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Article
Publication date: 8 June 2015

Juho Salminen, Satu Rinkinen and Rakhshanda Khan

This paper aims to examine how to support use of design in small- and medium-sized enterprises (SMEs) by developing a new design support service. Design is emerging as one of the…

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Abstract

Purpose

This paper aims to examine how to support use of design in small- and medium-sized enterprises (SMEs) by developing a new design support service. Design is emerging as one of the major themes of modern business development. However, most organisations – especially SMEs – view incorporating design as problematic.

Design/methodology/approach

This paper presents the service development process as a case study and contributes to the discussions on service development projects realised in the Living Lab context and enhancing the use of design among SMEs. The project had two basic assumptions as a starting point: using design is beneficial for SMEs’ business and business advisors are the best channel for reaching these SMEs. The basics of service design process and several tools such as the service design blueprint, the business model canvas and problem interviews were utilised to develop a service concept and to test it among target SMEs.

Findings

It is difficult to find SMEs that need design and are not yet served by the current regional or national service offerings. The findings demonstrate the importance of user involvement in the beginning of service design process.

Research limitations/implications

Limited sample size may impact the generalisability of the results. Increasing the sample size of companies might provide new insights not yet discovered in this study.

Originality/value

Policymakers can benefit from the insights on design support service development when designing new services for SMEs. Co-design processes that are elemental to the Living Lab approach could also benefit the development of public business-to-business (B2B) services.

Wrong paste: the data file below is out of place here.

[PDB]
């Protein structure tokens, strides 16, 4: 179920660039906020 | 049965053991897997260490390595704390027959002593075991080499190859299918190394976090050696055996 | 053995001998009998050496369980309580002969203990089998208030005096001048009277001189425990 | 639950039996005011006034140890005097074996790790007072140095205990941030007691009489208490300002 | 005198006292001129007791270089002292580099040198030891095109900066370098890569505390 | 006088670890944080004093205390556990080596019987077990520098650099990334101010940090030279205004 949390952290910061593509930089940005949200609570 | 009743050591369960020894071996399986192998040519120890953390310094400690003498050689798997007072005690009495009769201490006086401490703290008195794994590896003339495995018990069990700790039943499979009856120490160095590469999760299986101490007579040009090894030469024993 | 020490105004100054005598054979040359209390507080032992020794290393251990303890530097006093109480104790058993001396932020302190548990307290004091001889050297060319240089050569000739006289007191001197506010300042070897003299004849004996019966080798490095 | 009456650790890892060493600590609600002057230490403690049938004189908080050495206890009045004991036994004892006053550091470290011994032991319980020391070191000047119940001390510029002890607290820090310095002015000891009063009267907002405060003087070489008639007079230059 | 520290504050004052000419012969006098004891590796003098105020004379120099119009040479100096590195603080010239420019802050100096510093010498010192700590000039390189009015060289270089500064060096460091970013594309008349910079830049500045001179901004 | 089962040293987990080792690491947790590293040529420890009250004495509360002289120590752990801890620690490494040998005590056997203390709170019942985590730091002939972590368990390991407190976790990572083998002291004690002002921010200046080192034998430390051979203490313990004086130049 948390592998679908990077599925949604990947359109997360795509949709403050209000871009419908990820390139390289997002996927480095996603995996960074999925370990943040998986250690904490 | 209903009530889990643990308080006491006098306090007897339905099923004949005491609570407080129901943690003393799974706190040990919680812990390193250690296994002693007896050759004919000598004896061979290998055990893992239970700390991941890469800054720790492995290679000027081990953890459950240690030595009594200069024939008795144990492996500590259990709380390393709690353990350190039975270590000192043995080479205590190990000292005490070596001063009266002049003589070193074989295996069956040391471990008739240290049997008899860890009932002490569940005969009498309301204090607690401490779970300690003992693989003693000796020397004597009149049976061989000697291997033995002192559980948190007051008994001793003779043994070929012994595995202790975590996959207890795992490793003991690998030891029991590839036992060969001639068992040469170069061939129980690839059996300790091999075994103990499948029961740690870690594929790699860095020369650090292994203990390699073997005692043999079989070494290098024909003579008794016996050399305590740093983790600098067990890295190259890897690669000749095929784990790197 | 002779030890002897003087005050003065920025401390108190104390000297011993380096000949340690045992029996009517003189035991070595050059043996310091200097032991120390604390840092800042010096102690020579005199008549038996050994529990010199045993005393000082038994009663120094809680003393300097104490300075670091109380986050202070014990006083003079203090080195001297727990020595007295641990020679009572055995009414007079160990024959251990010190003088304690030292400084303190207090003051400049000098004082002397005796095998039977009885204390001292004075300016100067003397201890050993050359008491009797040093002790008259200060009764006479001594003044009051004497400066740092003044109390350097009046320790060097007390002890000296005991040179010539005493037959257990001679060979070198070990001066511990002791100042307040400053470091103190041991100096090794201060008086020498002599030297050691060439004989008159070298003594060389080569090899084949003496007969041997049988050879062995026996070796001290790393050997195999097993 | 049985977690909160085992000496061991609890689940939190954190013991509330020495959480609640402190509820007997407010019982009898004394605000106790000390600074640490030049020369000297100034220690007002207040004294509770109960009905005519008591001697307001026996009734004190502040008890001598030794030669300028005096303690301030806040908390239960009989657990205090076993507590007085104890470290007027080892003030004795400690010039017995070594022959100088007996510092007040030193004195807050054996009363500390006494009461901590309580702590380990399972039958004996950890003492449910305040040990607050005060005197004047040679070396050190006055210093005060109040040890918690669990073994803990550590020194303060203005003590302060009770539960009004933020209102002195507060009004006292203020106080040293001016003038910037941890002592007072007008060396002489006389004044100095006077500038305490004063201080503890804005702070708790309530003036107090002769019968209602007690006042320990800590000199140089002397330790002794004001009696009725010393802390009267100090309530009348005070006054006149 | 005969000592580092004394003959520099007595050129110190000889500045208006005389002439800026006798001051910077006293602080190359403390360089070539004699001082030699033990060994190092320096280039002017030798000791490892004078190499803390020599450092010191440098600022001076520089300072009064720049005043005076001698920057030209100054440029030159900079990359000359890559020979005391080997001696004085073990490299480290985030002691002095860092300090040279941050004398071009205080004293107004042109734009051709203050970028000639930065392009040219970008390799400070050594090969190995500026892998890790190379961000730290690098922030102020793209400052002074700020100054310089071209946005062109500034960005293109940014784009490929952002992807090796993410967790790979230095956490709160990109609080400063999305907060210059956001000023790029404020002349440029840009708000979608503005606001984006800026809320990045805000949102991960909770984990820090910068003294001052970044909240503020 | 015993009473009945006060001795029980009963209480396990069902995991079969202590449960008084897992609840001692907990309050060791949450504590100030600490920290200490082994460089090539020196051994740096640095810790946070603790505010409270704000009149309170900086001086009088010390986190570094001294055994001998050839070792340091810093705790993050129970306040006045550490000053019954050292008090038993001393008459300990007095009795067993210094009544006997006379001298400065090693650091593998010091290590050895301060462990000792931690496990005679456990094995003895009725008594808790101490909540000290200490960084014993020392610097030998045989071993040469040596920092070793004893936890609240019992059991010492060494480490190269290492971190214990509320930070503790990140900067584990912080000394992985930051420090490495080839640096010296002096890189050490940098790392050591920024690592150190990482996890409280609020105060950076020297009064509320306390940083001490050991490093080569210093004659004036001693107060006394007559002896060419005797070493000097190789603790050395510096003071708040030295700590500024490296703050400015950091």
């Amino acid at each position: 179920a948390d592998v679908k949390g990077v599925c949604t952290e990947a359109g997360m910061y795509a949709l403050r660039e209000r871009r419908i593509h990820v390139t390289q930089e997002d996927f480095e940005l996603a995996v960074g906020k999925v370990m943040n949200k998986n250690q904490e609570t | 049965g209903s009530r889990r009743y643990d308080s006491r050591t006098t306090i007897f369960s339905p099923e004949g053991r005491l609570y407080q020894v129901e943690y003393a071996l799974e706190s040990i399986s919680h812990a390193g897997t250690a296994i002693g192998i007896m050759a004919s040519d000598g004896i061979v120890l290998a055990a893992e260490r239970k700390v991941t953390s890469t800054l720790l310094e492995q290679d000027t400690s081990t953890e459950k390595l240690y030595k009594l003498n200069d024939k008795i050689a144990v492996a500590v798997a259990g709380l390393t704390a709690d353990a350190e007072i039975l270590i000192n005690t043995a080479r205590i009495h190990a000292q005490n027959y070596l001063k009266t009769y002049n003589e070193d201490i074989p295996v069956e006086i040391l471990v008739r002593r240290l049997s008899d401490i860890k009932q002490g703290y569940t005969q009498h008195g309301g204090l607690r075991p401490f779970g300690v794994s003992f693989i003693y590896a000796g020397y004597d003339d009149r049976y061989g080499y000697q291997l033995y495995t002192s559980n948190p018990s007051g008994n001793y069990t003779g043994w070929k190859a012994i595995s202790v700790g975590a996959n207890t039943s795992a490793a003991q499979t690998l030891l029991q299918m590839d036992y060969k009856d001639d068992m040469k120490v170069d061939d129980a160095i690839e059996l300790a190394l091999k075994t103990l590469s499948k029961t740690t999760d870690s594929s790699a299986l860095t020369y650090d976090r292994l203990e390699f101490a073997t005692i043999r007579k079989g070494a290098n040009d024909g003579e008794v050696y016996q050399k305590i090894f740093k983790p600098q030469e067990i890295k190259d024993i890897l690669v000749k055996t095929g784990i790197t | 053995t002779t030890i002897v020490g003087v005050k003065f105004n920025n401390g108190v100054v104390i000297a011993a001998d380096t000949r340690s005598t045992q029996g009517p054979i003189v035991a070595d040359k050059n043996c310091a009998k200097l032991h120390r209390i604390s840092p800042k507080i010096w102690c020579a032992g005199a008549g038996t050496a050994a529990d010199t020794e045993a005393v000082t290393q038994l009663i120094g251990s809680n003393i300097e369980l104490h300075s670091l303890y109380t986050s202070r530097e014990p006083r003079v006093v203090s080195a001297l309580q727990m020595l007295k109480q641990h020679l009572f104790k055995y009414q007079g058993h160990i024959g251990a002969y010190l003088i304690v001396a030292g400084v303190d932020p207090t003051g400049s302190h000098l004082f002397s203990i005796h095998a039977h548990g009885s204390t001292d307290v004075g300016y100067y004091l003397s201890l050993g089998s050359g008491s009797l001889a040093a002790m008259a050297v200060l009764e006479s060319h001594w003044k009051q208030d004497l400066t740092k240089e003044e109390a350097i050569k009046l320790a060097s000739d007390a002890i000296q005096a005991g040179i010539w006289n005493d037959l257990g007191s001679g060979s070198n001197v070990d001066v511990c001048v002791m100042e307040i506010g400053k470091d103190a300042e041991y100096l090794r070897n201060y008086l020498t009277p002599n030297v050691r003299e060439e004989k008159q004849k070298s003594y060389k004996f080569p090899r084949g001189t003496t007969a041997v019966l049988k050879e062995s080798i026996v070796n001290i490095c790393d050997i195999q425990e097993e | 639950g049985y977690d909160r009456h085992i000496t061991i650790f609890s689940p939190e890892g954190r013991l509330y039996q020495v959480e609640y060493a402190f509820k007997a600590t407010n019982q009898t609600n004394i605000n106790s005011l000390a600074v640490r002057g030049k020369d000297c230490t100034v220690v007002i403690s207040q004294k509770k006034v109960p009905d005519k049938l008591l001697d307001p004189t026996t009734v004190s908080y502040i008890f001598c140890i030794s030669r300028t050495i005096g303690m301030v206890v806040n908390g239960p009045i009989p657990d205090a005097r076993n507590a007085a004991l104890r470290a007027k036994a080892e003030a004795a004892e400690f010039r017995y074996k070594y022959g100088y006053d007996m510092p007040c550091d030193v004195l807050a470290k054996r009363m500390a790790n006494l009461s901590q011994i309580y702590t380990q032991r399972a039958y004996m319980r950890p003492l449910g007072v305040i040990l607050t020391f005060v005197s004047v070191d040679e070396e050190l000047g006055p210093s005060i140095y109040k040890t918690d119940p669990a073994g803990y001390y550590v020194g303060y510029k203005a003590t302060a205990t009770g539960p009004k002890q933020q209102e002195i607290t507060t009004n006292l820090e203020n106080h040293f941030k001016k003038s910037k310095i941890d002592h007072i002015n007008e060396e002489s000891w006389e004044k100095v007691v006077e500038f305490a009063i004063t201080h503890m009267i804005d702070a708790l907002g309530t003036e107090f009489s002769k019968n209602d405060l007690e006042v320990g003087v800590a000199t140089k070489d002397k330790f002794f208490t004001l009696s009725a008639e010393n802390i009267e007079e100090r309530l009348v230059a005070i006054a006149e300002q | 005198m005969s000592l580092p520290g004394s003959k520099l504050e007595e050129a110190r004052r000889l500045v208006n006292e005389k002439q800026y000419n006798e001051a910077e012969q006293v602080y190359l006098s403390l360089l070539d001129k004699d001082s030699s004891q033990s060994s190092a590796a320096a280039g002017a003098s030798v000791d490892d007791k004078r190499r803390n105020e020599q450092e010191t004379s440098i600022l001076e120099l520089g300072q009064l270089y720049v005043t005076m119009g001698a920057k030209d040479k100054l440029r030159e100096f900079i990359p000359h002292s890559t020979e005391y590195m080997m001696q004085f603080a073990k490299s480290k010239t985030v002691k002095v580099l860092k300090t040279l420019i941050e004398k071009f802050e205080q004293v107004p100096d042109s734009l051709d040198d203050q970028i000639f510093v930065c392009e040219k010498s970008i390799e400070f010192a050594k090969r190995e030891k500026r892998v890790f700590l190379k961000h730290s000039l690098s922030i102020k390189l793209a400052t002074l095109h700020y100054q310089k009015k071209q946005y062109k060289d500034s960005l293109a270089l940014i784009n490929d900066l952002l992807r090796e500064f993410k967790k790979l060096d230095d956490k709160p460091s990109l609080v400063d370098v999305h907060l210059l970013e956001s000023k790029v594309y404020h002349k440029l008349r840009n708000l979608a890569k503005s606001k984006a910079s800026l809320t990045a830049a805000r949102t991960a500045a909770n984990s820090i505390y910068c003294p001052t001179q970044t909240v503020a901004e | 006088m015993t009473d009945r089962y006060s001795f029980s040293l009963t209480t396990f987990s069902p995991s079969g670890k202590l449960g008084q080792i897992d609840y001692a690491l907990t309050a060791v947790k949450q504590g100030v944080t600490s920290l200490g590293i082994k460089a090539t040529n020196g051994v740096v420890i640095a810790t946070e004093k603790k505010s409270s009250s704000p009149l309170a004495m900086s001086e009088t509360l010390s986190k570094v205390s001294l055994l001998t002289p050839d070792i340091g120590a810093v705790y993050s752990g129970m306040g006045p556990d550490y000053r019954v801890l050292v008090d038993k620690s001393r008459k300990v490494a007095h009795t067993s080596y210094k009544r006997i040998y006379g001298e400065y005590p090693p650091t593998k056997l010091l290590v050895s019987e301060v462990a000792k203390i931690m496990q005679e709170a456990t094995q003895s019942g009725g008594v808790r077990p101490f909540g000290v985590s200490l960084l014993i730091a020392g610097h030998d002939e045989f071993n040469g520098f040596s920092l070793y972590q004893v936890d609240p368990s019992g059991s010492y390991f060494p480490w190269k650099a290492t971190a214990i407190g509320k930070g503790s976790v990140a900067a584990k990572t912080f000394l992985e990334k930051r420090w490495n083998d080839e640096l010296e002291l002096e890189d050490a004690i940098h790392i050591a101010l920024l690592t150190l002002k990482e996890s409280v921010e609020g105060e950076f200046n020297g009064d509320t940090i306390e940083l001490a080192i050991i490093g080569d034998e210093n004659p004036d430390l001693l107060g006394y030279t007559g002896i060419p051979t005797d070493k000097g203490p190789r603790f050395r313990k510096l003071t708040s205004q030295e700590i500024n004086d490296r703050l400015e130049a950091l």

Details

info, vol. 17 no. 4
Type: Research Article
ISSN: 1463-6697

Keywords

Open Access
Article
Publication date: 3 July 2020

Mila Bujić, Mikko Salminen, Joseph Macey and Juho Hamari

This study aims to investigate how media content consumed through immersive technology may evoke changes in human rights attitudes. It has been proposed that our inability to…

14865

Abstract

Purpose

This study aims to investigate how media content consumed through immersive technology may evoke changes in human rights attitudes. It has been proposed that our inability to empathize with others could be overcome by stepping into another's shoes. “Immersive journalism” has been postulated as being able to place us into the shoes of those whose feelings and experiences are distant to us. While virtual reality (VR) and 360-degree news videos have become widely available, it remains unclear how the consumption of content through immersive journalism affects users' attitudes.

Design/methodology/approach

Utilizing a between-subject laboratory-controlled experiment (N = 87) this study examined participant scores on the Human Rights Questionnaire before and after consuming 360-degree video immersive journalism content via VR (n = 31), 2D (n = 29), and Article (n = 27) formats. Collected data were analysed using statistical inference.

Findings

Results indicate that immersive journalism can elicit a positive attitudinal change in users, unlike an Article, with mobile VR having a more prominent effect than a 2D screen. Furthermore, this change is more strongly affected by users' higher Involvement in the content.

Originality/value

These findings are relevant for grasping the distinct effects novel and recently popularized technologies and media have on attitudinal change, as well as inform the current debate on the value of VR as “empathy machines”.

Details

Internet Research, vol. 30 no. 5
Type: Research Article
ISSN: 1066-2243

Keywords

Open Access
Article
Publication date: 26 January 2024

Nannan Xi, Juan Chen, Filipe Gama, Henry Korkeila and Juho Hamari

In recent years, there has been significant interest in adopting XR (extended reality) technologies such as VR (virtual reality) and AR (augmented reality), particularly in…